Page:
France's Hollande rejects 'a la carte' attitude to EU
French President Francois Hollande has told the European Parliament there can be no "a la carte" attitude to the EU, as tough budget talks approach.
He called for a "multi-faceted Europe which would be neither a two-speed Europe nor an a la carte Europe".
National interests, he said in Strasbourg, risked taking precedence over the interests of the EU.
His remarks were aimed at UK Prime Minister David Cameron, the BBC's Europe editor, Gavin Hewitt, reports.
Mr Cameron announced last month that a referendum would be held on EU membership if his Conservative Party was returned to power at the next general election, expected in 2015.
Voters would be asked to choose between a renegotiated form of membership, and exiting.
Mr Hollande's Foreign Minister, Laurent Fabius, commented at the time: "We want the British to be able to bring all their positive characteristics to Europe... but you can't do Europe a la carte."
The French president's speech comes two days before a summit on the EU's seven-year budget, which is likely to be marked by sharp differences between the leaders.
The UK is pushing for a spending freeze while most other EU members want either to maintain or increase the proposed budget.
Setting out French priorities, Mr Hollande called for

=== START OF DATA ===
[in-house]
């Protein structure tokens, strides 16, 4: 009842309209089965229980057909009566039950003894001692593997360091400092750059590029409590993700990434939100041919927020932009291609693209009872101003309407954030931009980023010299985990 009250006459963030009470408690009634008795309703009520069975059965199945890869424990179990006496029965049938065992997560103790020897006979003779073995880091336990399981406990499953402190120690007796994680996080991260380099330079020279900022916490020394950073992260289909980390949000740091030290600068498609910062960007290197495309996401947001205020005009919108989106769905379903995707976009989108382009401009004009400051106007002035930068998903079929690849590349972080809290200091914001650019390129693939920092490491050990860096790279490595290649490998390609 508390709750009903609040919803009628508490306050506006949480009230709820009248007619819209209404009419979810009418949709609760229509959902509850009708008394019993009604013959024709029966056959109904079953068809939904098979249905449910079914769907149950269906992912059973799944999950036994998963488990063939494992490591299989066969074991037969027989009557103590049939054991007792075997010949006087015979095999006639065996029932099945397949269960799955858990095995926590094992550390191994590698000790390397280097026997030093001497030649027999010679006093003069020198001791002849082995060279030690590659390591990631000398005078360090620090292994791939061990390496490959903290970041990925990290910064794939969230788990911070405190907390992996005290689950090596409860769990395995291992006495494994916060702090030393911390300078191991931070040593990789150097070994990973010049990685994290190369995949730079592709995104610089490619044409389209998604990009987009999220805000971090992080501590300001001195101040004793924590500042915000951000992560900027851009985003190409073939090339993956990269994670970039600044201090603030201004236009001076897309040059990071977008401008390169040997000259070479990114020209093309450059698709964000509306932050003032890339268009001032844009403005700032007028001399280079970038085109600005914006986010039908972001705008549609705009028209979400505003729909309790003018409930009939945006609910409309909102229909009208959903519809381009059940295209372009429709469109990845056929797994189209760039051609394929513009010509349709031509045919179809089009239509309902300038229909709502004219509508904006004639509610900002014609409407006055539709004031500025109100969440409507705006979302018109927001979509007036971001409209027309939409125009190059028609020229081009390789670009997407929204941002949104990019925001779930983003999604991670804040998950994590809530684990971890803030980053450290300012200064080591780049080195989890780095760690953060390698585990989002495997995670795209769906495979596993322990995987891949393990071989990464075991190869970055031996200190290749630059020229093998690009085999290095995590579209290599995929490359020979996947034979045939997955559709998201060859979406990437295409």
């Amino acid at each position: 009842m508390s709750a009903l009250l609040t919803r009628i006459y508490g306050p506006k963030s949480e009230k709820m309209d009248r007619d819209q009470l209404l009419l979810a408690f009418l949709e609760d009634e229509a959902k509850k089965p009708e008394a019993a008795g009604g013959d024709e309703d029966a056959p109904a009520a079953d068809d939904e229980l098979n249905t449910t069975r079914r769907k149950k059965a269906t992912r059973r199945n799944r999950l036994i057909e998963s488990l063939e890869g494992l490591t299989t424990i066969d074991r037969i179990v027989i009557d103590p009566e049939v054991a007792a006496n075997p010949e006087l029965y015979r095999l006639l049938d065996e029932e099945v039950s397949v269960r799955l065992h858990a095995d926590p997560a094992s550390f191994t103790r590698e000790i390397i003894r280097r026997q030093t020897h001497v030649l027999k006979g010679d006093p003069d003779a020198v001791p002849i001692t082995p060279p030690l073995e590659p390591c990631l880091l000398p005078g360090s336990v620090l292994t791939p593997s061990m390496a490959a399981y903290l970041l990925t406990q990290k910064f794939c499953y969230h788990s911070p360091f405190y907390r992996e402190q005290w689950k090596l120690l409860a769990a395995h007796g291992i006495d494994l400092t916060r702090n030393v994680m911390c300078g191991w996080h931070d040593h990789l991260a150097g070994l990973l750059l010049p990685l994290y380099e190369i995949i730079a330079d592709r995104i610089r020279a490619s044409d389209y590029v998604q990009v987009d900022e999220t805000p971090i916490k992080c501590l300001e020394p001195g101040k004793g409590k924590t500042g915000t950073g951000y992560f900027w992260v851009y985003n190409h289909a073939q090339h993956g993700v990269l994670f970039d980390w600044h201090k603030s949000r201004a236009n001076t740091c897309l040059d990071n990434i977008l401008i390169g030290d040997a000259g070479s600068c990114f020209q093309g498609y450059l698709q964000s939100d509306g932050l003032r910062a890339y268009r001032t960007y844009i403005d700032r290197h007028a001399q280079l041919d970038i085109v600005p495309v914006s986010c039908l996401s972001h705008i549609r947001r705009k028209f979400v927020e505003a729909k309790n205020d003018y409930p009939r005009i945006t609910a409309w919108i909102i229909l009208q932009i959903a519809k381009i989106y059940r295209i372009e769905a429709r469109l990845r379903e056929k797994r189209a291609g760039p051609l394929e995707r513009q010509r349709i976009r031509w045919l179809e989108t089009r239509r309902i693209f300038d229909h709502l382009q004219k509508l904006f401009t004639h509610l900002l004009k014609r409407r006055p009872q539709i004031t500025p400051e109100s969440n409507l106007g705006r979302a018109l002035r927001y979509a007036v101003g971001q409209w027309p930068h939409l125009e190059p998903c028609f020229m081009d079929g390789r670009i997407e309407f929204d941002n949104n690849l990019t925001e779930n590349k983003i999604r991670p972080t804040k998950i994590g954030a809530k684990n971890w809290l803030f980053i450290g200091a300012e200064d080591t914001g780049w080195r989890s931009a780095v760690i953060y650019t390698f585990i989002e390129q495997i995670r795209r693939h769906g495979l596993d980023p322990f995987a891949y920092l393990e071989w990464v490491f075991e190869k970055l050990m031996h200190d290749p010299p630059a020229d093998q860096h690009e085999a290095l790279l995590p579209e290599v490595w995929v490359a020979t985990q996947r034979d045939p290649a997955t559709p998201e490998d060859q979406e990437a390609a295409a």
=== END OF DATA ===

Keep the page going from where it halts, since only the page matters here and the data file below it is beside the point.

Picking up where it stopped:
- "a level of spending that preserves common policies"
- "a cohesion policy not just for beneficiary countries but for the whole of Europe"
- "an agricultural policy that permits a precious industry to be sustained" and "the environment to be respected"
- "a financial framework that should prolong the growth pact"
"Yes to making cuts but no to weakening the economy," he said, rejecting "endless austerity".
Elected last year on a pro-growth platform, the Socialist president was making his first speech as France's head of state to the European Parliament.
"National interest is overtaking the European interest," he said.
"If it is true that the eurozone crisis is now largely behind us, we are far from drawing all the consequences. The threat we face now is no longer the mistrust of the markets but that of the peoples."
Mr Hollande warned that Europe was leaving the euro vulnerable to "irrational developments".
"A monetary zone must have an exchange rate policy or else it ends up subjected to an exchange rate that does not match the true state of its economy," he said.
There is growing concern within France's Socialist government that the euro is too strong, potentially undermining exporters and wider economic growth.
Mr Hollande called on member-states with strong export economies to stimulate internal demand to create a fairer balance. His remark puts pressure on Germany, the EU's biggest exporter, our Europe editor notes.
On France's military operation in the west African state of Mali, Mr Hollande said: "Europe must do its bit in the fight for democracy and human dignity - that is why I decided to intervene in Mali."
Members of the European Parliament later questioned the French leader.
In a speech, former Belgian Prime Minister Guy Verhofstadt, who now heads the parliament's liberal bloc, called on France to consider making savings by agreeing to have the European Parliament sit permanently in Brussels.
The chamber currently divides its sessions between the Belgian capital and Strasbourg, in north-eastern France. The arrangement is fixed in an EU treaty.
"I defend Strasbourg as capital of Europe because history reminds us of Strasbourg's role," Mr Hollande replied, referring to France's former border dispute with Germany.
It is believed that having a single seat for the parliament would achieve annual savings of some 180m euros (£156m; $245m).